Skip to main content

Chinese couple sells babies for iPhones and shoes, authorities say

By Kevin Wang, CNN
updated 11:08 AM EDT, Sun October 20, 2013
STORY HIGHLIGHTS
  • Couple face charges of trafficking of women and children, news agency says
  • Police say the couple sold three newborns
  • The couple say they earned $13,000 and spent it on iPhones and shoes, police say
  • Authorities recover the baby sold this year and are looking for the others

(CNN) -- A Shanghai couple are facing charges after allegedly selling three of their newborns to pay for iPhones, computers and high-end shoes, Chinese authorities said.

The husband and wife, both in their early 30s and identified only as Teng and Zhang, face multiple charges of trafficking of women and children, the state-run Xinhua news agency reported Friday. The husband is in custody, and his wife posted bail, China's Ministry of Public Security said.

Shanghai police began investigating the couple in May after receiving tips that they used QQ, a popular Chinese instant messaging system, to place an ad for their newborn girl, the ministry said. Police found the couple by tracing the IP address from their ad.

Police arrested them in June.

After their arrest, the couple admitted selling three of their newborn babies in recent years for a total of $13,000, the ministry said. They sold the first baby in 2008, the second in 2011 and the third -- the girl -- this year, the ministry said.

Authorities recovered the girl and are now looking for the other two children, the ministry said.

Neighbors told police the couple live with two of their children, ages 6 and 9. The neighbors also said the wife appeared pregnant in each instance, but the newborns were gone shortly after being delivered, the Ministry of Public Security said.

Through tracing the wife's credit card and bank transactions, police determined the couple spent all of their sale proceeds on iPhones and luxury shoes, Xinhua reported. The Ministry of Public Security said the couple also bought computers and that police recovered the items from the couple's home.

The couple told police they sold their newborns in the hopes the babies would get a better life, Xinhua reported, and that buyers voluntarily gave them the money. The couple reportedly said they never asked for payment.

The selling of babies in China has been a problem in the past.

In 2011, the Ministry of Public Security announced that a cross-provincial investigation busted two baby-trafficking rings and rescued 29 newborns in the eastern province of Shandong. The babies were purportedly sold by their biological parents in southwestern China's Yunnan, Guizhou and Sichuan provinces, the ministry said.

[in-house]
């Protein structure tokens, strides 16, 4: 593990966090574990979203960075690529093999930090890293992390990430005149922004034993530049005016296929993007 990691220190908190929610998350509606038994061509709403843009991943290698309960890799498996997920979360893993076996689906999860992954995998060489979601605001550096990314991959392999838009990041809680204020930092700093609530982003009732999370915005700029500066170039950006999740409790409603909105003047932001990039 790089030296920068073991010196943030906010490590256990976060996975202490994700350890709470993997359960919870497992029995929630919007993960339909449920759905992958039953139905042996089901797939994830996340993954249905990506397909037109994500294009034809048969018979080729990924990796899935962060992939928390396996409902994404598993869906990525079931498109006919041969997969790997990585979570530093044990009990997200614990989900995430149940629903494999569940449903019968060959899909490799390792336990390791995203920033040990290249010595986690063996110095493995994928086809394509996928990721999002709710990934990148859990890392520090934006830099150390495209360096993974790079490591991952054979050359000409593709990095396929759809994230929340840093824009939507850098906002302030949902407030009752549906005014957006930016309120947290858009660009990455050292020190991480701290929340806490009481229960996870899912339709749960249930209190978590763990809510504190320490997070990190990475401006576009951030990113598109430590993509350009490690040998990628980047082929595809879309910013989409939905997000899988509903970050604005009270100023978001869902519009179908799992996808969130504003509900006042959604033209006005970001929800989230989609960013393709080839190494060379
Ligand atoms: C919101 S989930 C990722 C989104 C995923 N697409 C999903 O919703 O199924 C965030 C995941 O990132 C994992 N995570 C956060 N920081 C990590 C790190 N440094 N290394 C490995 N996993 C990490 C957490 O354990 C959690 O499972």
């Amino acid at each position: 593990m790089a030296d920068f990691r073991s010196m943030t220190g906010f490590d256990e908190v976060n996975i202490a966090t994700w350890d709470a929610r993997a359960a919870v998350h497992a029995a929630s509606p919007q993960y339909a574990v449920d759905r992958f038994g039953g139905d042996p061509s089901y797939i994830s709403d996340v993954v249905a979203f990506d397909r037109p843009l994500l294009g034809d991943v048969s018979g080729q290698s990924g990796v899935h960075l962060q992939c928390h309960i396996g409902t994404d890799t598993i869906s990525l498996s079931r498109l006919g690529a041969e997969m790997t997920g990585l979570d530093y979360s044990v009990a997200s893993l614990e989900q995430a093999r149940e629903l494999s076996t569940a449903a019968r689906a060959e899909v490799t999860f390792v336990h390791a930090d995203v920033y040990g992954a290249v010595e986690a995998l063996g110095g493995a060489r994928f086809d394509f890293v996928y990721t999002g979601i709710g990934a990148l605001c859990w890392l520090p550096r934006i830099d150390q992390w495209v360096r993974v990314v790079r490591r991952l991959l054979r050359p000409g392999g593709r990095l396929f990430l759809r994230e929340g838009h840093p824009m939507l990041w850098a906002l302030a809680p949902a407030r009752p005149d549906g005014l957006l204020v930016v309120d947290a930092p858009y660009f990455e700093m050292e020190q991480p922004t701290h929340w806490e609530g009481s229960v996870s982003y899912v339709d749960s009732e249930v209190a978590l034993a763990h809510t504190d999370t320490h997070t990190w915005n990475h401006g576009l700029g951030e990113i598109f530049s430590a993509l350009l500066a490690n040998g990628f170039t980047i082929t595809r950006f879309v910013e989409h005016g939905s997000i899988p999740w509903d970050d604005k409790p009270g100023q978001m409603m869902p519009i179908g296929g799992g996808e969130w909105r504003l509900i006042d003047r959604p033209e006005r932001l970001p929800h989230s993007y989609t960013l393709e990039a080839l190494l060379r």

In August: Twin babies 'sold' by Chinese trafficking ring reunited with parents

Chinese newborn, allegedly sold by doctor, is returned to parents

ADVERTISEMENT
Part of complete coverage on
updated 1:13 AM EDT, Tue August 19, 2014
Chinese are turning to overseas personal shoppers to get their hands on luxury goods at lower prices.
updated 5:08 AM EDT, Fri August 15, 2014
Experts say rapidly rising numbers of Christians are making it harder for authorities to control the religion's spread.
updated 12:52 AM EDT, Mon August 11, 2014
"I'm proud of their moral standing," says Harvey Humphrey. His parents are accused of corporate crimes in China.
updated 3:42 PM EDT, Wed August 6, 2014
A TV confession detailing a life of illegal gambling and paid-for sex has capped the dramatic fall of one of China's most high-profile social media celebrities.
updated 12:10 AM EDT, Thu July 31, 2014
President Xi Jinping's campaign to punish corrupt Chinese officials has snared its biggest target -- where can the campaign go from here?
updated 3:12 AM EDT, Wed July 30, 2014
All you need to know about the tainted meat produce that affects fast food restaurants across China, Hong Kong, and Japan.
updated 10:30 PM EDT, Thu July 17, 2014
Some savvy individuals in China are claiming naming rights to valuable foreign brands. Here's how companies can combat them.
updated 5:11 AM EDT, Wed July 16, 2014
Is the Chinese president a true reformist or merely a "dictator" in disguise? CNN's Beijing bureau chief Jaime FlorCruz dissects the leader's policies
updated 11:44 PM EDT, Mon July 7, 2014
With a population of 1.3 billion, you'd think that there would be 11 people in China who are good enough to put up a fight on the football pitch.
updated 2:31 AM EDT, Fri July 4, 2014
26-year-old Ji Cheng is the first rider from China to compete for competitive cycling's highest honor.
updated 7:24 AM EDT, Mon July 7, 2014
China's richest man, Wang Jianlin, may not yet be a household name outside of China, but that could be about to change.
updated 7:57 PM EDT, Thu July 3, 2014
When President Xi Jinping arrives in Seoul this week, the Chinese leader will have passed over North Korea in favor of its arch rival.
updated 2:56 AM EDT, Tue July 1, 2014
The push for democratic reform in Hong Kong is testing China's "one country, two systems" model.
updated 7:56 AM EDT, Mon June 30, 2014
Along a winding Chinese mountain road dotted with inns and restaurants is Jinan Orphanage, a place of refuge and site for troubled parents to dump unwanted children.
updated 4:36 AM EDT, Thu June 26, 2014
CNN's Kristie Lu Stout invites Isaac Mao, Han Dongfang, and James Miles to discuss the rise of civil society in China and social media's crucial role.
updated 11:34 PM EDT, Wed June 25, 2014
Chen Guangbiao wants rich people to give more to charity and he'll do anything to get their attention, including buying lunch for poor New Yorkers.
updated 7:44 AM EDT, Thu June 26, 2014
Architects are planning to build the future world's tallest towers in China. They're going to come in pretty colors.
ADVERTISEMENT